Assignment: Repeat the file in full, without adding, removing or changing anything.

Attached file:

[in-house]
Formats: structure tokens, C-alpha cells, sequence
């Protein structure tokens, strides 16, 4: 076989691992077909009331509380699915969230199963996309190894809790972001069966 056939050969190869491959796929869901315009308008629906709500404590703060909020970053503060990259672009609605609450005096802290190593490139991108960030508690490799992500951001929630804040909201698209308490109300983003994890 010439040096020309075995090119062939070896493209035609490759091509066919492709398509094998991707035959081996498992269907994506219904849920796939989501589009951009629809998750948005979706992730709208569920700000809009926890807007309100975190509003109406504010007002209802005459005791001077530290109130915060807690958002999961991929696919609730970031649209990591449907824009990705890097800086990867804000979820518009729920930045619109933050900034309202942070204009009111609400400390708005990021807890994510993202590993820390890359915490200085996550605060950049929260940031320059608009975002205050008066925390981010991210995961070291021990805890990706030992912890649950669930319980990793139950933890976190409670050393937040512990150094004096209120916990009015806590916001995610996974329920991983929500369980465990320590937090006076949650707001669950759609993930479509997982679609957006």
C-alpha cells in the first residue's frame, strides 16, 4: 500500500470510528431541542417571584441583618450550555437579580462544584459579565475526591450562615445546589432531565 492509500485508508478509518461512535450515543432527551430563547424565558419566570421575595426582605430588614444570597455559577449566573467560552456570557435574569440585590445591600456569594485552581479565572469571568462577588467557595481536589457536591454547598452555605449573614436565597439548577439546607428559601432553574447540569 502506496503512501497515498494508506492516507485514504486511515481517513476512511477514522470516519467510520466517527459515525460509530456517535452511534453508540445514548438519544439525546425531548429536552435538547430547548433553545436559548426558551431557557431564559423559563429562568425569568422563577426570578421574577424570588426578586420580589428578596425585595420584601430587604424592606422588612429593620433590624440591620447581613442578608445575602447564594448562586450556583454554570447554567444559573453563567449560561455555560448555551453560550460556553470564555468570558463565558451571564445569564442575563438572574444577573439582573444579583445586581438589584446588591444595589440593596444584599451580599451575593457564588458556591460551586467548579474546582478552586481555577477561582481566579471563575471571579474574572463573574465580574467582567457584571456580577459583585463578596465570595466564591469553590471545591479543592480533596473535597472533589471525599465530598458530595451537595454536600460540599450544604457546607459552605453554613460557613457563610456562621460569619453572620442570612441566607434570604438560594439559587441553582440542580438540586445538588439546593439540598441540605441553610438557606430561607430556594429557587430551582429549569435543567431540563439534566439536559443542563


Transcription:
[in-house]
Formats: structure tokens, C-alpha cells, sequence
């Protein structure tokens, strides 16, 4: 076989691992077909009331509380699915969230199963996309190894809790972001069966 056939050969190869491959796929869901315009308008629906709500404590703060909020970053503060990259672009609605609450005096802290190593490139991108960030508690490799992500951001929630804040909201698209308490109300983003994890 010439040096020309075995090119062939070896493209035609490759091509066919492709398509094998991707035959081996498992269907994506219904849920796939989501589009951009629809998750948005979706992730709208569920700000809009926890807007309100975190509003109406504010007002209802005459005791001077530290109130915060807690958002999961991929696919609730970031649209990591449907824009990705890097800086990867804000979820518009729920930045619109933050900034309202942070204009009111609400400390708005990021807890994510993202590993820390890359915490200085996550605060950049929260940031320059608009975002205050008066925390981010991210995961070291021990805890990706030992912890649950669930319980990793139950933890976190409670050393937040512990150094004096209120916990009015806590916001995610996974329920991983929500369980465990320590937090006076949650707001669950759609993930479509997982679609957006």
C-alpha cells in the first residue's frame, strides 16, 4: 500500500470510528431541542417571584441583618450550555437579580462544584459579565475526591450562615445546589432531565 492509500485508508478509518461512535450515543432527551430563547424565558419566570421575595426582605430588614444570597455559577449566573467560552456570557435574569440585590445591600456569594485552581479565572469571568462577588467557595481536589457536591454547598452555605449573614436565597439548577439546607428559601432553574447540569 502506496503512501497515498494508506492516507485514504486511515481517513476512511477514522470516519467510520466517527459515525460509530456517535452511534453508540445514548438519544439525546425531548429536552435538547430547548433553545436559548426558551431557557431564559423559563429562568425569568422563577426570578421574577424570588426578586420580589428578596425585595420584601430587604424592606422588612429593620433590624440591620447581613442578608445575602447564594448562586450556583454554570447554567444559573453563567449560561455555560448555551453560550460556553470564555468570558463565558451571564445569564442575563438572574444577573439582573444579583445586581438589584446588591444595589440593596444584599451580599451575593457564588458556591460551586467548579474546582478552586481555577477561582481566579471563575471571579474574572463573574465580574467582567457584571456580577459583585463578596465570595466564591469553590471545591479543592480533596473535597472533589471525599465530598458530595451537595454536600460540599450544604457546607459552605453554613460557613457563610456562621460569619453572620442570612441566607434570604438560594439559587441553582440542580438540586445538588439546593439540598441540605441553610438557606430561607430556594429557587430551582429549569435543567431540563439534566439536559443542563